We’ve seen the idea of turning yourself into a bot in certain startup ideas and pop-culture shows like Black Mirror, but is it possible to have an online version of ourselves that exists posthumously, or even in tandem with our real life persona or offline persona? This might sound like “the dream of science fiction,” or the human unwillingness to accept that we are not immortal, but we have progressed to a place in technology that makes a version of immortality possible.
There are more practical business implications for this kind of technology, as Momin pointed out, such as replacements for employees who are no longer with a company. Instead of emails bouncing back, you could interact with a bot that catalogued that person’s work and could provide useful information after his/her departure. The obvious downside is the implication that employers could then find bots to be sufficient replacements vs. temporary transitional support.
“One of the key things that we constantly think about is how we can replicate more and more of the experiences that feel near human, where it doesn't feel like you're talking to a digital entity.”
- Raj Ramaswamy, ShopInSync
But could digital surrogates have interactions outside of devices, such as with loved ones or sales assistants? Raj Ramaswamy, CEO and co-founder at ShopInSync, a company using AI to improve the shopping experience across retailers, suggested that we’re already getting to a point where digital entities are starting to feel more human. We have enough information and preference data to inform interactions with digital entities, allowing them to feel quite personal and human.Esther provided the analogy of digital extensions, or assistants, being “...like APIs with personality. They are characters that you could have an interaction with, but essentially they're just pulling data from multiple databases. They have a centralized brain and can respond, hopefully in a playful way. I think the best bot experiences right now are those with character that matches with who you are."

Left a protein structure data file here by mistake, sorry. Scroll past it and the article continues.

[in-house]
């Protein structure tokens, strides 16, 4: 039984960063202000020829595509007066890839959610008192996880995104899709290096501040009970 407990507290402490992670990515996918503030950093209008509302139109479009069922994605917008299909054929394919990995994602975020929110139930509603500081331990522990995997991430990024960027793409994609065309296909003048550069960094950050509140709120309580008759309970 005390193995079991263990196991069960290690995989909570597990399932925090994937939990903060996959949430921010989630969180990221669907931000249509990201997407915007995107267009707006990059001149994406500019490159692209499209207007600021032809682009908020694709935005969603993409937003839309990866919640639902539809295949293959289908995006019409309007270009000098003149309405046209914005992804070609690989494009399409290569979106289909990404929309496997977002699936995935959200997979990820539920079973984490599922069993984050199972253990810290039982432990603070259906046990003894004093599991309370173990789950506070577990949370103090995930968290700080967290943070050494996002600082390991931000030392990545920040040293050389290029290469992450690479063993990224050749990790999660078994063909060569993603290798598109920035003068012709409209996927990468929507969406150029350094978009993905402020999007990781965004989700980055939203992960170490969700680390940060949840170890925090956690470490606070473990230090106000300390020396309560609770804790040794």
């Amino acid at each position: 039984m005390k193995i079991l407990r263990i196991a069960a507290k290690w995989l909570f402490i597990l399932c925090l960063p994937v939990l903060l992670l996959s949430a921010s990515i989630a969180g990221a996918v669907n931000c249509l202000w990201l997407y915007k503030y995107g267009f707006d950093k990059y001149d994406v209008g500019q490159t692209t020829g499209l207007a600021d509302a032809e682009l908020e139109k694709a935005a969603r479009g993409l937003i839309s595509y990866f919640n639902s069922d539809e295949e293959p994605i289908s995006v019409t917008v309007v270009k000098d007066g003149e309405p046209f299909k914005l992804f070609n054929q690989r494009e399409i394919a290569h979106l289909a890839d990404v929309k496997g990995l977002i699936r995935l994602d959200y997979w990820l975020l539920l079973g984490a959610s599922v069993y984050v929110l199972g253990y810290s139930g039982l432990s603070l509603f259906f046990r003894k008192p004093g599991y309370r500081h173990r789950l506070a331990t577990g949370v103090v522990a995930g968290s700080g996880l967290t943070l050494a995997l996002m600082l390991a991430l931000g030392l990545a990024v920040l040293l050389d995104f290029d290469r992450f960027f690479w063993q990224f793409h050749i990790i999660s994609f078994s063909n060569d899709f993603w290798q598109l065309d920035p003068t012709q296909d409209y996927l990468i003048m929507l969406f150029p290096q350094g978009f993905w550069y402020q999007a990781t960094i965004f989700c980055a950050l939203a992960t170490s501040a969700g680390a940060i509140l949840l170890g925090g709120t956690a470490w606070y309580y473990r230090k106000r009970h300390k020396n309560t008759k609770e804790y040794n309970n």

Other examples that were discussed included interactions between humans and bots in making dinner plans. A bot can accommodate allergy restrictions and/or provide recommendations for cuisine preferences, based on recent restaurant visits and orders. These kinds of preferences can be easily stored with no need for advanced AI. Mo predicted that in the next few years we'll see AIs starting to understand a person's’ goals, and start to ask the questions that you may not think of, and give the answers that are relevant to change behavior.
“If you go into the future, I don't think having a huge marketing budget is going to give you much advantage in a world of AI.”
- Mounir Shita, Kimera Systems
The topic of bots influencing human behavior brought up a few questions: How can an assistant or a digital surrogate nudge people to make changes? Should they be nudging people, like the way that brands nudge people to buy their products? It all comes down to trust, and not just from the privacy perspective. Mo suggested that we want to trust that our devices can just observe us and learn from their observations. We want to trust that our device knows what we want to share, what we don't want to share. And we want to trust our devices and their suggestions, with the expectation that they will be completely aligned with who you are as a person. But he brought up some huge consequences.
Mo believes that fifty years from now, brand loyalty will be a thing of the past since we will trust our digital surrogates more than brands. Digital surrogates will be able to provide you more trustworthy advice on what to buy than any brand marketing could possibly affect.